In between everything I will take reading and/or tea breaks or chat with my husband.

Mondays are great.

Sunday, September 22, 2019

Retirada woman

In January 1939 over 100,000 refugees from Spain arrived in Argelès-sur-mer France. The tiny village didn't know what to do with the influx and set up concentration camps on the beach. No one talked about it until about a decade ago when oral histories, photos and stories began to emerge. This history has been captured in a museum and memorials throughout the area, thank goodness.

Fast forward to today. There is a man in Argelès that looks like my dad's twin. When I first mentioned it to him, he put up barriers, but little by little we are now smiley-chatty people. It helped when I showed him a photo of my dad and also when my daughter picked him out of a crowd as looking like her grandfather.

He is usually with a woman that seemed a good deal older. As a cougar myself I thought it might be his wife but it could be his mother. It was nothing I would ask, of course.

Then in a conversation the other day, she revealed she had come up from Spain in February 1939, in the second wave of refugees. That would make her somewhere in her late 70s or early 80s. She would have been too young to talk about the freezing walk over the mountains.

Growing up in America I read about history in many eras, but living here I've met people who experienced it first hand. Llara's German host who lived through the U.S. Bombing of Nürnberg, a co-worker whose mother was grabbed by the Nazis as they walked down the street in Evian are just two examples. The woman was destined for Auschwitz but the war ended before her deportation. I am waiting to be introduced to a man who fought alongside of Dany Cohn-Bendit in 1968 in Paris. That makes history real.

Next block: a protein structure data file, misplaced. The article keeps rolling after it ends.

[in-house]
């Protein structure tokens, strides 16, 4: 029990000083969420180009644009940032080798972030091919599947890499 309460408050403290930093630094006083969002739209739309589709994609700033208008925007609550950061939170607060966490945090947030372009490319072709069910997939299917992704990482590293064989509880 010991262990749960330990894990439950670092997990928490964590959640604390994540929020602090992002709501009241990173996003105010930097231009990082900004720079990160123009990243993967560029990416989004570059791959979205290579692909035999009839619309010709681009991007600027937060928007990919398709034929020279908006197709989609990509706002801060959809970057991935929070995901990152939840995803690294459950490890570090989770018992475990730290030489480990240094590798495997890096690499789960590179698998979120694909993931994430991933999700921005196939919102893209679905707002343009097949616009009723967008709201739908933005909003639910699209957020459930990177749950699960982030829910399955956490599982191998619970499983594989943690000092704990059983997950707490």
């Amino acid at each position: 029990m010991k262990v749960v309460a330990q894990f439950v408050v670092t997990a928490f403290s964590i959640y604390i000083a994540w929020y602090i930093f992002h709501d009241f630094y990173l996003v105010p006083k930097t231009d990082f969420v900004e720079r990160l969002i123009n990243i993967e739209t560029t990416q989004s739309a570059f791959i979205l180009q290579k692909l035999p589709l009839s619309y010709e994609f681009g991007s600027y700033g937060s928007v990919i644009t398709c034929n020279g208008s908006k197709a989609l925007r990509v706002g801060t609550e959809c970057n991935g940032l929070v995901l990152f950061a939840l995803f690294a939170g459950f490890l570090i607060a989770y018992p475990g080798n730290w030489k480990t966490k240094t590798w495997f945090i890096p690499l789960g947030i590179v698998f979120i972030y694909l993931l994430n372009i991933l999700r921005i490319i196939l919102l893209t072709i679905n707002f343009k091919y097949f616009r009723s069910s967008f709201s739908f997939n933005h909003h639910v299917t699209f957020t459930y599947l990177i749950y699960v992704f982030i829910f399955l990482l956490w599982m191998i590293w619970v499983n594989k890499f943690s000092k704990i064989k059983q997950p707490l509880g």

When I can stand in front of the tombs of William the Conqueror, Eleanor of Aquitaine, Elizabeth I, the place where Mary Queen of Scots was crowned, the battle field of Bull Run, the events of the past transcend time.

History should be real to us. As they say those who don't know history are doomed to repeat it.

Saturday, September 21, 2019

Justin in Brownface

Justin Trudeau did a dumb thing. The Canadian press is having a field day. Racism does exist in Canada as it does everywhere, but overall the Canadians are not as bad as their southern neighbors. It's a low bar.

Some American politicians wore blackface in their youth. Usually, they were from the south where racism prompted songs like Strange Fruit by Billie Holliday, about black men hung for being black. That is racism to the nth degree.

In the 50s in small town Massachusetts we had minstrel shows. Our racism was not so much as white men and women in black face as not allowing black Celtics star Bill Russell to join town organizations. He was welcomed at the White House but not the local country club.

Maybe it can be argued that little racist actions can morph into major racist actions. Maybe, maybe not. Inconsideration, insensitivity is far different from exclusion or worse murder.

I decry racism in all forms. But I also decry how the press goes on major attacks against politicians for some infringement not just of racism but some stupid thing. Howard Dean's scream was an example. Or Lyndon Johnson pulling his dog's ears. Mention it, yes, but let's deal with more important issues based on actions that actually can help or hurt people. Don't let the smaller issues, however real, drown up the major issues affecting our world.

It's okay to look at the strokes in a painting up close, but step back and look at the painting as a whole.

Friday, September 20, 2019


I do not like boring, computer backs, telephones, etc.

Our gray car has butterflies on it. So easy to spot among the thousands of other gray cars.

My laptop has snowflakes.